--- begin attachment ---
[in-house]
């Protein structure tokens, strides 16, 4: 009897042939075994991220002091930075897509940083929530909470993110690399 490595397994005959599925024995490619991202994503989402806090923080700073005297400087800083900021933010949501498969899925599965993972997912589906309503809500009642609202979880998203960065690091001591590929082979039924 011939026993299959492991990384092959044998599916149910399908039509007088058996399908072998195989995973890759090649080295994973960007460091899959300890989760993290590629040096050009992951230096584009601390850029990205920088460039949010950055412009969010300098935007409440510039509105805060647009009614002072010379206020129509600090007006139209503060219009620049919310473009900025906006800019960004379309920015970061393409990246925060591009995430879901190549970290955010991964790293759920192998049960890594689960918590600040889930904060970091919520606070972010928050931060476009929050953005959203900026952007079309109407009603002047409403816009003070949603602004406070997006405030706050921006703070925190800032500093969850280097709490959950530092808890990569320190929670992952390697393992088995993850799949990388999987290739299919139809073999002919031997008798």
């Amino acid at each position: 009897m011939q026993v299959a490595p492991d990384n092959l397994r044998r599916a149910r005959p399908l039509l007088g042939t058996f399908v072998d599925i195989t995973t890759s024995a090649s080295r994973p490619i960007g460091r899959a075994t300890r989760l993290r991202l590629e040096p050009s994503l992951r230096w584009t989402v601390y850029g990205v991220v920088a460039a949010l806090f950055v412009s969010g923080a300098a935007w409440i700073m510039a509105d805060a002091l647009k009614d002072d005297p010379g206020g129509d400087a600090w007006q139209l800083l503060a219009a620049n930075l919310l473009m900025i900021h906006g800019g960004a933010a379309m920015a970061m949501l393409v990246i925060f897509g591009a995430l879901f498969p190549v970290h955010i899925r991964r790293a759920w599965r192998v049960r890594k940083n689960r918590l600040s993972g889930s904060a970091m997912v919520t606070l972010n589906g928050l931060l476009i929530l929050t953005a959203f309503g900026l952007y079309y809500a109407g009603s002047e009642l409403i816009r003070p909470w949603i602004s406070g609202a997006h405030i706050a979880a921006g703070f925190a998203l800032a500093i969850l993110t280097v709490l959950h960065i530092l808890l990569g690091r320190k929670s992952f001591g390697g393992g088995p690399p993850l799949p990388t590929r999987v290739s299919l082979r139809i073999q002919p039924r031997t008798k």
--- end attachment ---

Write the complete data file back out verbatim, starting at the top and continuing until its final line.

[in-house]
């Protein structure tokens, strides 16, 4: 009897042939075994991220002091930075897509940083929530909470993110690399 490595397994005959599925024995490619991202994503989402806090923080700073005297400087800083900021933010949501498969899925599965993972997912589906309503809500009642609202979880998203960065690091001591590929082979039924 011939026993299959492991990384092959044998599916149910399908039509007088058996399908072998195989995973890759090649080295994973960007460091899959300890989760993290590629040096050009992951230096584009601390850029990205920088460039949010950055412009969010300098935007409440510039509105805060647009009614002072010379206020129509600090007006139209503060219009620049919310473009900025906006800019960004379309920015970061393409990246925060591009995430879901190549970290955010991964790293759920192998049960890594689960918590600040889930904060970091919520606070972010928050931060476009929050953005959203900026952007079309109407009603002047409403816009003070949603602004406070997006405030706050921006703070925190800032500093969850280097709490959950530092808890990569320190929670992952390697393992088995993850799949990388999987290739299919139809073999002919031997008798």
């Amino acid at each position: 009897m011939q026993v299959a490595p492991d990384n092959l397994r044998r599916a149910r005959p399908l039509l007088g042939t058996f399908v072998d599925i195989t995973t890759s024995a090649s080295r994973p490619i960007g460091r899959a075994t300890r989760l993290r991202l590629e040096p050009s994503l992951r230096w584009t989402v601390y850029g990205v991220v920088a460039a949010l806090f950055v412009s969010g923080a300098a935007w409440i700073m510039a509105d805060a002091l647009k009614d002072d005297p010379g206020g129509d400087a600090w007006q139209l800083l503060a219009a620049n930075l919310l473009m900025i900021h906006g800019g960004a933010a379309m920015a970061m949501l393409v990246i925060f897509g591009a995430l879901f498969p190549v970290h955010i899925r991964r790293a759920w599965r192998v049960r890594k940083n689960r918590l600040s993972g889930s904060a970091m997912v919520t606070l972010n589906g928050l931060l476009i929530l929050t953005a959203f309503g900026l952007y079309y809500a109407g009603s002047e009642l409403i816009r003070p909470w949603i602004s406070g609202a997006h405030i706050a979880a921006g703070f925190a998203l800032a500093i969850l993110t280097v709490l959950h960065i530092l808890l990569g690091r320190k929670s992952f001591g390697g393992g088995p690399p993850l799949p990388t590929r999987v290739s299919l082979r139809i073999q002919p039924r031997t008798k």